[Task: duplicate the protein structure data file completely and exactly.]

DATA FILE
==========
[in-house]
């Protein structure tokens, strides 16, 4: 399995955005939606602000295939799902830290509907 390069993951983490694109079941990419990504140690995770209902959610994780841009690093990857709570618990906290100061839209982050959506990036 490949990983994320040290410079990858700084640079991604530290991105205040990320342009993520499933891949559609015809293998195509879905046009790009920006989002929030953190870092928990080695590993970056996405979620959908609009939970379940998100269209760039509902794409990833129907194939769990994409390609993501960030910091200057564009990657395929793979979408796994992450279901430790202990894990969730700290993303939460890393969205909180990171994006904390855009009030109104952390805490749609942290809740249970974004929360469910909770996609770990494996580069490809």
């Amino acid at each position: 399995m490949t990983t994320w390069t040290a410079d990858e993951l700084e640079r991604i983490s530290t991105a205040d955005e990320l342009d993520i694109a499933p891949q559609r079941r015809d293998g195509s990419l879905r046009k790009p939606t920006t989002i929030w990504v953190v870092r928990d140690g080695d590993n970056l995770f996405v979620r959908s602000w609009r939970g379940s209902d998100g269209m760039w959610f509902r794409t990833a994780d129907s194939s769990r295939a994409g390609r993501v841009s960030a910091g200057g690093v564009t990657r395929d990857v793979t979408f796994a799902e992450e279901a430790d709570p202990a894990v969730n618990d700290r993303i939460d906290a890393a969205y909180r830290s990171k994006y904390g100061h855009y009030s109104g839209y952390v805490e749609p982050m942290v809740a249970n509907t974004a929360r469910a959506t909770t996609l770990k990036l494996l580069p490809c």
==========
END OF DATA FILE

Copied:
[in-house]
């Protein structure tokens, strides 16, 4: 399995955005939606602000295939799902830290509907 390069993951983490694109079941990419990504140690995770209902959610994780841009690093990857709570618990906290100061839209982050959506990036 490949990983994320040290410079990858700084640079991604530290991105205040990320342009993520499933891949559609015809293998195509879905046009790009920006989002929030953190870092928990080695590993970056996405979620959908609009939970379940998100269209760039509902794409990833129907194939769990994409390609993501960030910091200057564009990657395929793979979408796994992450279901430790202990894990969730700290993303939460890393969205909180990171994006904390855009009030109104952390805490749609942290809740249970974004929360469910909770996609770990494996580069490809």
């Amino acid at each position: 399995m490949t990983t994320w390069t040290a410079d990858e993951l700084e640079r991604i983490s530290t991105a205040d955005e990320l342009d993520i694109a499933p891949q559609r079941r015809d293998g195509s990419l879905r046009k790009p939606t920006t989002i929030w990504v953190v870092r928990d140690g080695d590993n970056l995770f996405v979620r959908s602000w609009r939970g379940s209902d998100g269209m760039w959610f509902r794409t990833a994780d129907s194939s769990r295939a994409g390609r993501v841009s960030a910091g200057g690093v564009t990657r395929d990857v793979t979408f796994a799902e992450e279901a430790d709570p202990a894990v969730n618990d700290r993303i939460d906290a890393a969205y909180r830290s990171k994006y904390g100061h855009y009030s109104g839209y952390v805490e749609p982050m942290v809740a249970n509907t974004a929360r469910a959506t909770t996609l770990k990036l494996l580069p490809c």